'I ticked most of the boxes when it came to eating,' he recalled. But there at the end was this question about alcohol intake. I lied, of course, but decided I might get away with 20 units. She (the dietician) told me that was too high and I should try to reduce it to 10 units a week - I thought I'd better not tell her I was talking about just Saturday night.'

Shane Williams and Lee Byrne were the guests of honour at a 'Wales in London' dinner last night and had an interesting take on the Gavin Henson dichotomy.

'He's a wonderful player when his head is in the right place,' says Williams, 'right up there with Brian O'Driscoll and now Jamie Roberts as one of the very best centres in Britain and Ireland but his head is nowhere near in the right place at the moment.'

"He's right up there with Brian O'Driscoll and now Jamie Roberts as one of the very best centres in Britain and Ireland but his head is nowhere near in the right place at the moment."

'We genuinely don't know whether he'll be back because he's not around, he's just not turning up to training,' adds Byrne.

Both paint a picture of a troubled insecure character. 'What he really needs most is a friendly arm round his shoulder and the chance to train and play out of the limelight,' says Byrne. 'He basically loves playing rugby but in Wales he's in a goldfish bowl and it's all become a bit too much for him.'

Neither appears very optimistic that he will conquer his demons and fulfil his potential.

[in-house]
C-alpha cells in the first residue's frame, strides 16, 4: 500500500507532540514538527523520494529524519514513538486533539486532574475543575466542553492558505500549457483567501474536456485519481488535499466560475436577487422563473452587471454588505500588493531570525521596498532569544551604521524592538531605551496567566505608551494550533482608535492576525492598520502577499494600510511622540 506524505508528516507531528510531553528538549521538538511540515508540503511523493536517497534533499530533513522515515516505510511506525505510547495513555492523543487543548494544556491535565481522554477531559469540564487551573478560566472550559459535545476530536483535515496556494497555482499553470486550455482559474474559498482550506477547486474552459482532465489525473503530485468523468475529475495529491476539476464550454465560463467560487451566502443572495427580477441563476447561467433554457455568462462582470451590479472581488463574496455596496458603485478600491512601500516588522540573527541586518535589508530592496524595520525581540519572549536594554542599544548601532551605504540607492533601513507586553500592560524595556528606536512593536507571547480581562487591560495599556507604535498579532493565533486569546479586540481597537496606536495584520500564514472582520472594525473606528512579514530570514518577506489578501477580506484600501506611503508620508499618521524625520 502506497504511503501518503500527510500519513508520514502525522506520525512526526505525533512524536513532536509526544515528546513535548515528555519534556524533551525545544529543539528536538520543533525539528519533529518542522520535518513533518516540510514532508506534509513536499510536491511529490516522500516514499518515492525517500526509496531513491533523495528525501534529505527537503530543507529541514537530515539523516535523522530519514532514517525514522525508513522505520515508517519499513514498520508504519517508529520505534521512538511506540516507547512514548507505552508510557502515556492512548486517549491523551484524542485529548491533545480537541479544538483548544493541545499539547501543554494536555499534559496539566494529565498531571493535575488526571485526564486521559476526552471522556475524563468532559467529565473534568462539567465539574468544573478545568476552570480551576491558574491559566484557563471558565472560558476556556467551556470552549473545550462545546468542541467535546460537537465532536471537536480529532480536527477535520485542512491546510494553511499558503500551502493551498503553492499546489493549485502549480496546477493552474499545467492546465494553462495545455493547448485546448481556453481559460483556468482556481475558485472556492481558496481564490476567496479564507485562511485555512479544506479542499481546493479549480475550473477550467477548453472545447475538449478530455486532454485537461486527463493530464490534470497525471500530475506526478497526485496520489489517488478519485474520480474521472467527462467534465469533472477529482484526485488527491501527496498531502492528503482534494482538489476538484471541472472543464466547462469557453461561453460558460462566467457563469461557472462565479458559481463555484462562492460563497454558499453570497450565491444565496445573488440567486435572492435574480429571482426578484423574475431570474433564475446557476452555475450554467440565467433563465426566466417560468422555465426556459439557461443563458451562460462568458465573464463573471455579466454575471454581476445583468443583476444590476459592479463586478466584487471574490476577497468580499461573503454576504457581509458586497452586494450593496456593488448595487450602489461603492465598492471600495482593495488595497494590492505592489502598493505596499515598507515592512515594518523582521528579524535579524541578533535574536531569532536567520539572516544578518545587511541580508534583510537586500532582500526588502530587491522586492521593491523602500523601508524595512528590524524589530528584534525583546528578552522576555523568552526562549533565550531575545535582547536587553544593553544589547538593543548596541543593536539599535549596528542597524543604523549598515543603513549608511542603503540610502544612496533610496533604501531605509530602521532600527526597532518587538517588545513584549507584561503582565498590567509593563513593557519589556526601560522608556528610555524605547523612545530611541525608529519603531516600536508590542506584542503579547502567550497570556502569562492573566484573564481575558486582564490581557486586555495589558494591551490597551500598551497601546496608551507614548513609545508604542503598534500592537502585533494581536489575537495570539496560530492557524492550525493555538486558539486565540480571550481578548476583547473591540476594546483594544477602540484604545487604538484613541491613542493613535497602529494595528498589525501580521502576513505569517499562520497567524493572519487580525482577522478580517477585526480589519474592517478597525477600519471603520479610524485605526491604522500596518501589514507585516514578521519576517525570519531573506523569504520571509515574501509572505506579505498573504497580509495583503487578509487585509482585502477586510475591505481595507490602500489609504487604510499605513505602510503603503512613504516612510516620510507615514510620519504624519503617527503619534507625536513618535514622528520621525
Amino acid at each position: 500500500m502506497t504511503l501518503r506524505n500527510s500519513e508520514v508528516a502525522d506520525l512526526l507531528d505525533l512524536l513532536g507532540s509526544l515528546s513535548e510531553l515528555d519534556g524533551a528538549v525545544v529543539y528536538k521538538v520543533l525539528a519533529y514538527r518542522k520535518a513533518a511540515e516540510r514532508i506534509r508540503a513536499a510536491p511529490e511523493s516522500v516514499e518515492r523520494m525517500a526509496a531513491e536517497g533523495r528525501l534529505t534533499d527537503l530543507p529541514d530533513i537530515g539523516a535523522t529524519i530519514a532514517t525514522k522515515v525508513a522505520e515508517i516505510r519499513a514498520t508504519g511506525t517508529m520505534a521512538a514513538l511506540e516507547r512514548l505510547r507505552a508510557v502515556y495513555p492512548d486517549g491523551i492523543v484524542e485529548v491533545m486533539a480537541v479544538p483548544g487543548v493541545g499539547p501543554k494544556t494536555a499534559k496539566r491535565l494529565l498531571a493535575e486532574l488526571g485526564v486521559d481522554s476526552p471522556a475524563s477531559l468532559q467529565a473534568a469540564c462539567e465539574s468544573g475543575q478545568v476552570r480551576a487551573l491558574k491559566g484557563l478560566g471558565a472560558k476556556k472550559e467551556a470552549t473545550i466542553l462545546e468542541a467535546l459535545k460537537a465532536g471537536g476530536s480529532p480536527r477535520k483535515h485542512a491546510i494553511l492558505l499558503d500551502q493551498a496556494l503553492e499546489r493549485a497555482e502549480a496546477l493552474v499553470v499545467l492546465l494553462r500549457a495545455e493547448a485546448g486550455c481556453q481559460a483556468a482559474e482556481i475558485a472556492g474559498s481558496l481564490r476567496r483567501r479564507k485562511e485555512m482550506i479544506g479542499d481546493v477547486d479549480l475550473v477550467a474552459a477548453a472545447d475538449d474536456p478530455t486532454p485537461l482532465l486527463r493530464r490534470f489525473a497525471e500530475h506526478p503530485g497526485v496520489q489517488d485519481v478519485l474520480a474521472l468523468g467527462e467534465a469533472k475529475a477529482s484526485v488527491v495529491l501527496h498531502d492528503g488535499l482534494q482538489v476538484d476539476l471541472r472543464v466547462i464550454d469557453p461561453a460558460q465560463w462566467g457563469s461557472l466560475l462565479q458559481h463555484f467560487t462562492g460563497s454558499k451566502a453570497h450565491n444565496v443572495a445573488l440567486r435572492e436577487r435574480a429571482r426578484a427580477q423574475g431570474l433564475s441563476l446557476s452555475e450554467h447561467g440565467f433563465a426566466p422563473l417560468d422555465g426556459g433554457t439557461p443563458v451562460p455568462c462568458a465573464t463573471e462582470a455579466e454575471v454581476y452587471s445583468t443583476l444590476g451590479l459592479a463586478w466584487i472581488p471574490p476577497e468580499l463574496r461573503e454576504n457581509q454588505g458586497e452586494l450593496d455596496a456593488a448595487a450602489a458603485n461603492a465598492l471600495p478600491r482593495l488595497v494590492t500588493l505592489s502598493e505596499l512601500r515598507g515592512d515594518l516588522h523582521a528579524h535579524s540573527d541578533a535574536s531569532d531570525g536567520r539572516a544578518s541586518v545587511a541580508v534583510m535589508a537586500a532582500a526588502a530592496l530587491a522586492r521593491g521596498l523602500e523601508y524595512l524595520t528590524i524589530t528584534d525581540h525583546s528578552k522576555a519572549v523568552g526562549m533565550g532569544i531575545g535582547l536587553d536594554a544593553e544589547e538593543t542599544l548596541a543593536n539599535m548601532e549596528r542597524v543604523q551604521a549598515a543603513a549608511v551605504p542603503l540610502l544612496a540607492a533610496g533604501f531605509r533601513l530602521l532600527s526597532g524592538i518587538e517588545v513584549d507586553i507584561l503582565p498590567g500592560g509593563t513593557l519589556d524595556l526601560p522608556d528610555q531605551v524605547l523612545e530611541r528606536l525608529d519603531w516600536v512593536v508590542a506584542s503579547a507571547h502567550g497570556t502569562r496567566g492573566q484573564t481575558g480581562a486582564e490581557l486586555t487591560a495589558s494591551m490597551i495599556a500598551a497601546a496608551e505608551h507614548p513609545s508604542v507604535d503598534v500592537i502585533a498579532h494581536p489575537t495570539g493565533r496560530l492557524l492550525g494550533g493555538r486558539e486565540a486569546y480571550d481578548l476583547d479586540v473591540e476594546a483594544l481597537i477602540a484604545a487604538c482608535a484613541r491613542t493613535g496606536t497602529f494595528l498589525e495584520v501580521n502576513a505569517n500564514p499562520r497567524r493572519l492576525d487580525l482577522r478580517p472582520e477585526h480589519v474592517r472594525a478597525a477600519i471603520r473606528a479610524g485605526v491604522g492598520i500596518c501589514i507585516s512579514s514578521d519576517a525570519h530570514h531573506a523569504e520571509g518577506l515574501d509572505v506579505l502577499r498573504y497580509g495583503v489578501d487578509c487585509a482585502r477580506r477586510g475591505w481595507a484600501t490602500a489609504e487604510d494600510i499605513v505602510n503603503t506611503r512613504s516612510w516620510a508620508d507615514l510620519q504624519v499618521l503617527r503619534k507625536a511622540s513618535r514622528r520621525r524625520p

The two players had very different Lions' tours. Byrne was in tremendous form for the first half of the trip and then dislocated his thumb in training and was on the way home before he could ask for a second opinion.

'They said I needed an operation and I was on a plane the next day. Ironically, when I got back they decided it was an old injury and there was no need to operate,' he says regretfully. 'It was a great tour and I'd have loved to be there with the boys to celebrate that last Test victory.'

Williams accepts that this was his last Lions Tour but hopes to keep going until the next Rugby World Cup. 'I genuinely thought every game I played could well be my last game for the Lions so it was very emotional for me,' he admits.

Leonard had mentioned the previous evening that after the 2005 tour to New Zealand he was sad to discover that a number of players had not enjoyed being part of the Lions. Williams admitted he had been one of them but had discovered the magic on this trip.

'It was largely down to Ian McGeechan, what a great coach,' says Williams.

'That's not what you said when you were crying on my bed after he didn't pick you for the first Test,' retorts Byrne.

English and Welsh agree that the Tri-Nations result shows how competitive the Lions were and all believe we are in for a very tight Six Nations.

It's good to be focusing on domestic rugby again!

© Scrum.com
John Taylor is a former Wales and British & Irish Lions international and a regular contributor to Scrum.com